Summer is a great time for healthy fish dishes. Here are some tips and recipes to get you cooking.
There's something about summertime that encourages many of us to enjoy more seafood. Maybe it's the time spent at the ocean or a lake. Maybe it's the hot grill out back, and those kabob spears that have been sitting in the kitchen drawer all winter. No matter what the reason, eating more seafood in summer is something to celebrate!
The American Heart Association (AHA) recommends eating fish (particularly fatty fish) at least two times a week. Omega-3 fatty acids have been linked to a lower risk of death from heart disease. And fattier fish, like salmon and sardines, herring and albacore tuna, are high in two kinds of omega-3 fatty acids -- DHA and EPA. The AHA also notes that fish is a good source of protein, and it doesn't have the high levels of saturated fat that fatty meats do.
People not known to have heart disease should eat a variety of types of fish at least twice a week, says AHA communications manager Julie Del Barto.
And people who have been diagnosed with coronary heart disease should eat about 1 gram of fish omega-3s per day, preferably from fatty fish. While fish contain varying levels of omega-3s, that might work out to around 3 ounces of salmon or tuna, or 6 ounces of pollock, flounder, or sole, according to the AHA web site.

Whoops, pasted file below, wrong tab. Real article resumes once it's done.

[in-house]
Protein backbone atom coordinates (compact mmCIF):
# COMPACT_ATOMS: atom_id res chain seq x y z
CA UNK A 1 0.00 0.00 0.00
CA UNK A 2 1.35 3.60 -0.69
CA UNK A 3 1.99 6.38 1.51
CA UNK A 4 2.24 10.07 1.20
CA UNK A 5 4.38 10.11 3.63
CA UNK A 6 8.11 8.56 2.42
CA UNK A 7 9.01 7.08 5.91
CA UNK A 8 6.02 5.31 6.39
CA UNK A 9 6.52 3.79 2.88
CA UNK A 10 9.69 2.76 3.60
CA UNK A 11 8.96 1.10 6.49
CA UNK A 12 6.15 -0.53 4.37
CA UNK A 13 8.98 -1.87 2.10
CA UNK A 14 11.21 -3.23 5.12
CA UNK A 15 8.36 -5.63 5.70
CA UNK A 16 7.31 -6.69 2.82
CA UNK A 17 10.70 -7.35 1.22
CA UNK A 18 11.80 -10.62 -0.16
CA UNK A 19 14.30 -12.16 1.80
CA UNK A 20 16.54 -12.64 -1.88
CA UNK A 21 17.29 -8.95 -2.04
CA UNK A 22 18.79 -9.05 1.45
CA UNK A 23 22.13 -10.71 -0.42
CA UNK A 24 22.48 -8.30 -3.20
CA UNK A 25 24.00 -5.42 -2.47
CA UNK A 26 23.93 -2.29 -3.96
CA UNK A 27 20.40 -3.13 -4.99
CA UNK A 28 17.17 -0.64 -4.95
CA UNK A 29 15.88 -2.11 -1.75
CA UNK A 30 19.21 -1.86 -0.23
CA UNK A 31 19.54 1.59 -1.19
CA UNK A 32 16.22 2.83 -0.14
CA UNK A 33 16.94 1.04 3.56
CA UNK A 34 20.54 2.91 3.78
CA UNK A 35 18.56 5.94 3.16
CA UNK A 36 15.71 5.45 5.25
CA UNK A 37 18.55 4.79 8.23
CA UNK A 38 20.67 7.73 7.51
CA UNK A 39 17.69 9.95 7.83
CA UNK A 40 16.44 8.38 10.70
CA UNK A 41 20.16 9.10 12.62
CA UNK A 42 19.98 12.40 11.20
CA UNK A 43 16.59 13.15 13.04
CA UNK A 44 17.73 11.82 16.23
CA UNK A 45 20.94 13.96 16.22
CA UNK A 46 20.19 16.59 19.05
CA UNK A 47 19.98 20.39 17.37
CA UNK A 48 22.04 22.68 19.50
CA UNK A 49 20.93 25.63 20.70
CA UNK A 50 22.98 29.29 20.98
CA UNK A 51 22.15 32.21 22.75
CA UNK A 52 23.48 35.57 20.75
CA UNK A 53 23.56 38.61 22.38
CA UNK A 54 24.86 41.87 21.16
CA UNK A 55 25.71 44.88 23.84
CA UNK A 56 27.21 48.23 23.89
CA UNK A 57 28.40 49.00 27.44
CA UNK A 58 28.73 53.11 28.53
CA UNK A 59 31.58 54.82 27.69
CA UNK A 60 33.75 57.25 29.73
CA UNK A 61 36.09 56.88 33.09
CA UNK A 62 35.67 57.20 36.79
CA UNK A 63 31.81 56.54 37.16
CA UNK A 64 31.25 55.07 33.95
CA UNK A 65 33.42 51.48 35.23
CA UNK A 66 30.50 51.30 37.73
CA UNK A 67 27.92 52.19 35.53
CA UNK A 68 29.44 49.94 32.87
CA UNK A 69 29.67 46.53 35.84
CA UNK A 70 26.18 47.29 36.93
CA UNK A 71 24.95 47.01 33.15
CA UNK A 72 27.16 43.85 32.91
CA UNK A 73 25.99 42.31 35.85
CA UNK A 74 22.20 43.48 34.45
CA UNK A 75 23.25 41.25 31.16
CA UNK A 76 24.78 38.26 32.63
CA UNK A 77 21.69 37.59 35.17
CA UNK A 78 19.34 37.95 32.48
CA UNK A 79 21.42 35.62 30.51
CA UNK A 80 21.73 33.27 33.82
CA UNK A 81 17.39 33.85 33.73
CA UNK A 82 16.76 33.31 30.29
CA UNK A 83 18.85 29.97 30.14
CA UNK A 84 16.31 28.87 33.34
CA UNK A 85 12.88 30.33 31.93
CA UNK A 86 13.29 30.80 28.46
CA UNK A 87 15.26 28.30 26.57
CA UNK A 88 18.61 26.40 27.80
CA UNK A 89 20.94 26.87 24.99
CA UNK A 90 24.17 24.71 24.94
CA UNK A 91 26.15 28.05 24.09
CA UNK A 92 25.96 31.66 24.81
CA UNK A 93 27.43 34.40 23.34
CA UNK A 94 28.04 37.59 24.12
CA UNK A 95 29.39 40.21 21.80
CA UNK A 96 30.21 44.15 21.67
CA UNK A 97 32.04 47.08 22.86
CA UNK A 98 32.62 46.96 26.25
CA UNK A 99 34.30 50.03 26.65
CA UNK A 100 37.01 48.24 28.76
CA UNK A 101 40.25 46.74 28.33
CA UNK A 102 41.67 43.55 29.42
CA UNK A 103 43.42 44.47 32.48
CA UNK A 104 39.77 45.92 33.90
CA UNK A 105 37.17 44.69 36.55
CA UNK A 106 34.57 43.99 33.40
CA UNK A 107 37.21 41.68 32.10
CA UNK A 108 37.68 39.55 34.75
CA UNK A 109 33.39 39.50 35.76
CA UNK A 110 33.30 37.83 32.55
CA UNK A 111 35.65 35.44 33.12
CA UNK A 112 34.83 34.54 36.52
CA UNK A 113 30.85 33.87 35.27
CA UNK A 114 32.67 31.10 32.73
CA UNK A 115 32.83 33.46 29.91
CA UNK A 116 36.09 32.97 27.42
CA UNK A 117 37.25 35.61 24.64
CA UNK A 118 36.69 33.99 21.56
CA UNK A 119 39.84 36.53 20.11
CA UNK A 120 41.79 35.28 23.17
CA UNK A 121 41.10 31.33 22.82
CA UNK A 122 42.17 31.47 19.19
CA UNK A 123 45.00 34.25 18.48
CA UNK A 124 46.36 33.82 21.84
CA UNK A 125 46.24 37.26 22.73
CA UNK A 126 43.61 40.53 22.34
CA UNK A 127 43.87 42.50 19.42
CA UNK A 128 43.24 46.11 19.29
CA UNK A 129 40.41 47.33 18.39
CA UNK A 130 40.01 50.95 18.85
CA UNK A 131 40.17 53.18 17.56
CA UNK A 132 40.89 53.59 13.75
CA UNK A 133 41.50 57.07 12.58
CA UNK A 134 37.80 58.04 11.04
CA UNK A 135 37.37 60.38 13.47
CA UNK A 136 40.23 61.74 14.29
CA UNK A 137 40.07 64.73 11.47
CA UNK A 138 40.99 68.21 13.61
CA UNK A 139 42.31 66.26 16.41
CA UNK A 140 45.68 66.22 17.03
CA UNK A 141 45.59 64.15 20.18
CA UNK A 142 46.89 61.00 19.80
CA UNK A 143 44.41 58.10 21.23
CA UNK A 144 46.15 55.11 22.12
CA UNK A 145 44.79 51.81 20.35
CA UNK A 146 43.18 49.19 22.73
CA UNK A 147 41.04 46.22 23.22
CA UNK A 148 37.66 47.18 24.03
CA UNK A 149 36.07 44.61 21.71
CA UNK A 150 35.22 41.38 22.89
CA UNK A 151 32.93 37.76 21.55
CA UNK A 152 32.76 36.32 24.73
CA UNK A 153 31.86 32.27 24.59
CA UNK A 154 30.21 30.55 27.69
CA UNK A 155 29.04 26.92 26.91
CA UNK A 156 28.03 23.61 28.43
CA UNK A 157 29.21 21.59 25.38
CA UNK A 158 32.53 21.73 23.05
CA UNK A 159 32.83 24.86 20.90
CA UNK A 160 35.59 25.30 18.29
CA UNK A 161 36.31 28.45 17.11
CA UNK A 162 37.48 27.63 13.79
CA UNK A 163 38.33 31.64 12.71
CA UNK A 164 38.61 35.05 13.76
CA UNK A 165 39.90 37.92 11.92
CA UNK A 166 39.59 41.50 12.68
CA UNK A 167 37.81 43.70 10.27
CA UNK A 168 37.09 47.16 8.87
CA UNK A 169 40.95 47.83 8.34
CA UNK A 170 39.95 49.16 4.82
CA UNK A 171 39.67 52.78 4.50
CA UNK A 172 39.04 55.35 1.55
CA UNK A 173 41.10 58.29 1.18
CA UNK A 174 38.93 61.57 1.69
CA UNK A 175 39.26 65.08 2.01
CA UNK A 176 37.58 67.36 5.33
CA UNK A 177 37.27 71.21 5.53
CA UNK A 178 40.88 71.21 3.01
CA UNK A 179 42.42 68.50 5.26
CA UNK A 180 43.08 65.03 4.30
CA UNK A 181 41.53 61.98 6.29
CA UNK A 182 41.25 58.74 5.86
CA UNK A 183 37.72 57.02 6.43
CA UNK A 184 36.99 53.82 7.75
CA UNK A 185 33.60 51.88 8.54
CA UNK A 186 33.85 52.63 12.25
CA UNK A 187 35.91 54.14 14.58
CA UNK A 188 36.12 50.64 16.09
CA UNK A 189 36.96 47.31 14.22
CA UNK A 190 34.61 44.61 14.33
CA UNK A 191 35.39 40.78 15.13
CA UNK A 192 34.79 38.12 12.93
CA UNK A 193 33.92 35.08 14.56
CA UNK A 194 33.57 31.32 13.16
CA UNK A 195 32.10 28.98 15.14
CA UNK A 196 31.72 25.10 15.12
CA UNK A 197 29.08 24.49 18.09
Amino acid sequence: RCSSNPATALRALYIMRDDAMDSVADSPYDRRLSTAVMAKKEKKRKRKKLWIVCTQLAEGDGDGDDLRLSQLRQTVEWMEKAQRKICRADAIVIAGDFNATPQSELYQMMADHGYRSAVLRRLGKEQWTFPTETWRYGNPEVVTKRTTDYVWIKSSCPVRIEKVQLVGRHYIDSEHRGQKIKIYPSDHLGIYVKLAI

Young children, along with women who are pregnant, planning to become pregnant, or nursing, should avoid fish with higher levels of mercury, like shark, swordfish, tilefish and king mackerel, according to the FDA. Everyone else can eat up to 7 ounces of high-mercury fish per week.
7 Seafood Grilling Tips
Grilling is a fun, healthy, and tasty way to cook seafood. But it can be a little tricky if you're used to flipping burgers or slapping steaks on the grate. Here are seven tips to get you grilling:
1. Give an Inch. If your fish fillets are an inch thick or less, you can grill them right over the charcoal. If they're more than an inch thick (like a whole fish), consider cooking them off to the side of the charcoal. This way, the center of the fillet is more likely to cook completely before the outside of the fish is overdone.